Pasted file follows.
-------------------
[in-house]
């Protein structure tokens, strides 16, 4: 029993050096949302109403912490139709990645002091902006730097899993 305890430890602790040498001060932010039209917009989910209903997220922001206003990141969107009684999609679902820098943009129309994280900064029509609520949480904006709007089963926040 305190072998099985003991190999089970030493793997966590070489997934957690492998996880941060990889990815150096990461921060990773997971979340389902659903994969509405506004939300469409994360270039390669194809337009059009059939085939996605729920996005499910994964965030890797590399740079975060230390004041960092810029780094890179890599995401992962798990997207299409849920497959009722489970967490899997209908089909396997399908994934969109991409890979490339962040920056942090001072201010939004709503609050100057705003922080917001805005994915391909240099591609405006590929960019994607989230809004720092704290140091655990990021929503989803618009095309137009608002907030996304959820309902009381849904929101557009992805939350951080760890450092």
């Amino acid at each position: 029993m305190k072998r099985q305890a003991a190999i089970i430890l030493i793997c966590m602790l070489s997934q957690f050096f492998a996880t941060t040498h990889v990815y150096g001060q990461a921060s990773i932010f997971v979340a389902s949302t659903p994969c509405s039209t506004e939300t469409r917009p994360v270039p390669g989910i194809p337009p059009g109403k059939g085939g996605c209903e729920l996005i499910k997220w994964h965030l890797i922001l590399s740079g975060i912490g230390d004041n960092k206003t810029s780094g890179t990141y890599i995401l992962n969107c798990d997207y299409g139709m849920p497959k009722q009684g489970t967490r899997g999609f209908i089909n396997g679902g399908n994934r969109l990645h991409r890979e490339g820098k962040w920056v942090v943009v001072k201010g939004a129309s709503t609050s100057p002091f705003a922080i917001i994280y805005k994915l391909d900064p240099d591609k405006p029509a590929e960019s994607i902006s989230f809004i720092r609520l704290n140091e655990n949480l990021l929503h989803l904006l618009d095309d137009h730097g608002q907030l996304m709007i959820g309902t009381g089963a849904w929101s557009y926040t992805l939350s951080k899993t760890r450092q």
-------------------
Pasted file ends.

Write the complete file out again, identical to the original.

[in-house]
């Protein structure tokens, strides 16, 4: 029993050096949302109403912490139709990645002091902006730097899993 305890430890602790040498001060932010039209917009989910209903997220922001206003990141969107009684999609679902820098943009129309994280900064029509609520949480904006709007089963926040 305190072998099985003991190999089970030493793997966590070489997934957690492998996880941060990889990815150096990461921060990773997971979340389902659903994969509405506004939300469409994360270039390669194809337009059009059939085939996605729920996005499910994964965030890797590399740079975060230390004041960092810029780094890179890599995401992962798990997207299409849920497959009722489970967490899997209908089909396997399908994934969109991409890979490339962040920056942090001072201010939004709503609050100057705003922080917001805005994915391909240099591609405006590929960019994607989230809004720092704290140091655990990021929503989803618009095309137009608002907030996304959820309902009381849904929101557009992805939350951080760890450092």
């Amino acid at each position: 029993m305190k072998r099985q305890a003991a190999i089970i430890l030493i793997c966590m602790l070489s997934q957690f050096f492998a996880t941060t040498h990889v990815y150096g001060q990461a921060s990773i932010f997971v979340a389902s949302t659903p994969c509405s039209t506004e939300t469409r917009p994360v270039p390669g989910i194809p337009p059009g109403k059939g085939g996605c209903e729920l996005i499910k997220w994964h965030l890797i922001l590399s740079g975060i912490g230390d004041n960092k206003t810029s780094g890179t990141y890599i995401l992962n969107c798990d997207y299409g139709m849920p497959k009722q009684g489970t967490r899997g999609f209908i089909n396997g679902g399908n994934r969109l990645h991409r890979e490339g820098k962040w920056v942090v943009v001072k201010g939004a129309s709503t609050s100057p002091f705003a922080i917001i994280y805005k994915l391909d900064p240099d591609k405006p029509a590929e960019s994607i902006s989230f809004i720092r609520l704290n140091e655990n949480l990021l929503h989803l904006l618009d095309d137009h730097g608002q907030l996304m709007i959820g309902t009381g089963a849904w929101s557009y926040t992805l939350s951080k899993t760890r450092q």